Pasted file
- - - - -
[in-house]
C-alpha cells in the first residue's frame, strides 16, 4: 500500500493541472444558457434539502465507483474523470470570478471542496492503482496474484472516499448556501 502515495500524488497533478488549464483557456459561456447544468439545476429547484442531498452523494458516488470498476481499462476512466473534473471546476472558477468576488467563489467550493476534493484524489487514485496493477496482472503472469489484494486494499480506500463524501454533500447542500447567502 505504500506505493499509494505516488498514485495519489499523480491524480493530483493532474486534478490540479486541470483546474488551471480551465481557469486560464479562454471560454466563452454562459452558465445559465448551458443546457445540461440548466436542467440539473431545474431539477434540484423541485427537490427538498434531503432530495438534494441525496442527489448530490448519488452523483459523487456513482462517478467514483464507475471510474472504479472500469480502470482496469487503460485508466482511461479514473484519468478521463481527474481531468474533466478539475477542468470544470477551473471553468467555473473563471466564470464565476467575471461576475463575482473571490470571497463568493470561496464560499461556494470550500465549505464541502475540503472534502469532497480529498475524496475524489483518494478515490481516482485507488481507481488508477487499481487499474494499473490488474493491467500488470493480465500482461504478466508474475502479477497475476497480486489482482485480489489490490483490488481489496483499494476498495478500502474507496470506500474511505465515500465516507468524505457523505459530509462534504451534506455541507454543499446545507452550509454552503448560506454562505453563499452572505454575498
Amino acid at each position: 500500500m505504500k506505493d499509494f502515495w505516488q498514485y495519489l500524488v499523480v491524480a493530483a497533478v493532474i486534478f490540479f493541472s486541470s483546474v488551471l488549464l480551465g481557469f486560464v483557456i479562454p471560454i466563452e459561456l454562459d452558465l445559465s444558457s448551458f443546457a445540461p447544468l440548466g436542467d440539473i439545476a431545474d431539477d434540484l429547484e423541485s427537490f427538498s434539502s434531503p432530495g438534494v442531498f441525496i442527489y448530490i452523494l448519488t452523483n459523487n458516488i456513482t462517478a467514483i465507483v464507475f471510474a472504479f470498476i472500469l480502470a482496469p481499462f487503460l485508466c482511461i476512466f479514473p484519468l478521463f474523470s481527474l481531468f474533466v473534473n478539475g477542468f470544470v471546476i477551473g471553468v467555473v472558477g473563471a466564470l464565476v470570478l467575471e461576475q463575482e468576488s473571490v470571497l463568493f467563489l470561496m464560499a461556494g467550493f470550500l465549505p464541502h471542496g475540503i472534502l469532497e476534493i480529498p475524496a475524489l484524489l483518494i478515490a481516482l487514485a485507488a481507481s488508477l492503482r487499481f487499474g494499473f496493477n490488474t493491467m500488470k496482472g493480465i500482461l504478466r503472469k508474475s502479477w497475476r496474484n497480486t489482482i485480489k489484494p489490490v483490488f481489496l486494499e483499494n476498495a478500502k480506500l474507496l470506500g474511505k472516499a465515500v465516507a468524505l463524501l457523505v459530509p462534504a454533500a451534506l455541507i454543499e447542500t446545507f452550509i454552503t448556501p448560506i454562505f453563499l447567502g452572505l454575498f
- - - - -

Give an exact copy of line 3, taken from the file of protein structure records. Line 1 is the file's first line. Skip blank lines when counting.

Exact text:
Amino acid at each position: 500500500m505504500k506505493d499509494f502515495w505516488q498514485y495519489l500524488v499523480v491524480a493530483a497533478v493532474i486534478f490540479f493541472s486541470s483546474v488551471l488549464l480551465g481557469f486560464v483557456i479562454p471560454i466563452e459561456l454562459d452558465l445559465s444558457s448551458f443546457a445540461p447544468l440548466g436542467d440539473i439545476a431545474d431539477d434540484l429547484e423541485s427537490f427538498s434539502s434531503p432530495g438534494v442531498f441525496i442527489y448530490i452523494l448519488t452523483n459523487n458516488i456513482t462517478a467514483i465507483v464507475f471510474a472504479f470498476i472500469l480502470a482496469p481499462f487503460l485508466c482511461i476512466f479514473p484519468l478521463f474523470s481527474l481531468f474533466v473534473n478539475g477542468f470544470v471546476i477551473g471553468v467555473v472558477g473563471a466564470l464565476v470570478l467575471e461576475q463575482e468576488s473571490v470571497l463568493f467563489l470561496m464560499a461556494g467550493f470550500l465549505p464541502h471542496g475540503i472534502l469532497e476534493i480529498p475524496a475524489l484524489l483518494i478515490a481516482l487514485a485507488a481507481s488508477l492503482r487499481f487499474g494499473f496493477n490488474t493491467m500488470k496482472g493480465i500482461l504478466r503472469k508474475s502479477w497475476r496474484n497480486t489482482i485480489k489484494p489490490v483490488f481489496l486494499e483499494n476498495a478500502k480506500l474507496l470506500g474511505k472516499a465515500v465516507a468524505l463524501l457523505v459530509p462534504a454533500a451534506l455541507i454543499e447542500t446545507f452550509i454552503t448556501p448560506i454562505f453563499l447567502g452572505l454575498f